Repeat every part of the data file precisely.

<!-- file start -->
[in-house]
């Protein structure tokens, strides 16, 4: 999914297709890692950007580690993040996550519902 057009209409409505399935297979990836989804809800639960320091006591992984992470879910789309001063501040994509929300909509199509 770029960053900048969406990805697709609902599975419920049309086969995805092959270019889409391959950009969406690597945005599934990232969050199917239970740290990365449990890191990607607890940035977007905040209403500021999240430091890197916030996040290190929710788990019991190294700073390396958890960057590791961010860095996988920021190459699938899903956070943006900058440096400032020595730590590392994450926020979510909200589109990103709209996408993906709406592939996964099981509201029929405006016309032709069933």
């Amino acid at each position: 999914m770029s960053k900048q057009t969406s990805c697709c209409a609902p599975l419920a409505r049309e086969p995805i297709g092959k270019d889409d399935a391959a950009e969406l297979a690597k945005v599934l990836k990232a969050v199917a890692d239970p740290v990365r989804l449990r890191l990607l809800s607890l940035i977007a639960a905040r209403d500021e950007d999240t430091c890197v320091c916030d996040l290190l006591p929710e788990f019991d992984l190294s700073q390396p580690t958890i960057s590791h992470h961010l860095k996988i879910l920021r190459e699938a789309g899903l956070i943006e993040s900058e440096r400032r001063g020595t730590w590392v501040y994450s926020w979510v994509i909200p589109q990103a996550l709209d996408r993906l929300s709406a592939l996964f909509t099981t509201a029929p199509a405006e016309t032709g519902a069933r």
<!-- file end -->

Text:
[in-house]
């Protein structure tokens, strides 16, 4: 999914297709890692950007580690993040996550519902 057009209409409505399935297979990836989804809800639960320091006591992984992470879910789309001063501040994509929300909509199509 770029960053900048969406990805697709609902599975419920049309086969995805092959270019889409391959950009969406690597945005599934990232969050199917239970740290990365449990890191990607607890940035977007905040209403500021999240430091890197916030996040290190929710788990019991190294700073390396958890960057590791961010860095996988920021190459699938899903956070943006900058440096400032020595730590590392994450926020979510909200589109990103709209996408993906709406592939996964099981509201029929405006016309032709069933």
């Amino acid at each position: 999914m770029s960053k900048q057009t969406s990805c697709c209409a609902p599975l419920a409505r049309e086969p995805i297709g092959k270019d889409d399935a391959a950009e969406l297979a690597k945005v599934l990836k990232a969050v199917a890692d239970p740290v990365r989804l449990r890191l990607l809800s607890l940035i977007a639960a905040r209403d500021e950007d999240t430091c890197v320091c916030d996040l290190l006591p929710e788990f019991d992984l190294s700073q390396p580690t958890i960057s590791h992470h961010l860095k996988i879910l920021r190459e699938a789309g899903l956070i943006e993040s900058e440096r400032r001063g020595t730590w590392v501040y994450s926020w979510v994509i909200p589109q990103a996550l709209d996408r993906l929300s709406a592939l996964f909509t099981t509201a029929p199509a405006e016309t032709g519902a069933r």